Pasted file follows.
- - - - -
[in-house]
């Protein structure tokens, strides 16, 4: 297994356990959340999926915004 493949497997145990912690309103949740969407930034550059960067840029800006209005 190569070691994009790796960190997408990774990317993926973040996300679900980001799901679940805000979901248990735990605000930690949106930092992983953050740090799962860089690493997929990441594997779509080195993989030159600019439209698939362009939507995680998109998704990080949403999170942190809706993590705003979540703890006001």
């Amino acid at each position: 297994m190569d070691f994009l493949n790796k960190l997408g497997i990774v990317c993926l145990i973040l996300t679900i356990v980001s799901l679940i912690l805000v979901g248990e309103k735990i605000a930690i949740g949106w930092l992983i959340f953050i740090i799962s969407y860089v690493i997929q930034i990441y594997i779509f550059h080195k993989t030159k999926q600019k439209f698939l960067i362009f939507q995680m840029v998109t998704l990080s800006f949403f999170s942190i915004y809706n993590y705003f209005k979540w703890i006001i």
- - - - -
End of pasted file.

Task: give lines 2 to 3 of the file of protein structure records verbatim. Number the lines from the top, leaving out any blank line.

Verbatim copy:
């Protein structure tokens, strides 16, 4: 297994356990959340999926915004 493949497997145990912690309103949740969407930034550059960067840029800006209005 190569070691994009790796960190997408990774990317993926973040996300679900980001799901679940805000979901248990735990605000930690949106930092992983953050740090799962860089690493997929990441594997779509080195993989030159600019439209698939362009939507995680998109998704990080949403999170942190809706993590705003979540703890006001």
């Amino acid at each position: 297994m190569d070691f994009l493949n790796k960190l997408g497997i990774v990317c993926l145990i973040l996300t679900i356990v980001s799901l679940i912690l805000v979901g248990e309103k735990i605000a930690i949740g949106w930092l992983i959340f953050i740090i799962s969407y860089v690493i997929q930034i990441y594997i779509f550059h080195k993989t030159k999926q600019k439209f698939l960067i362009f939507q995680m840029v998109t998704l990080s800006f949403f999170s942190i915004y809706n993590y705003f209005k979540w703890i006001i």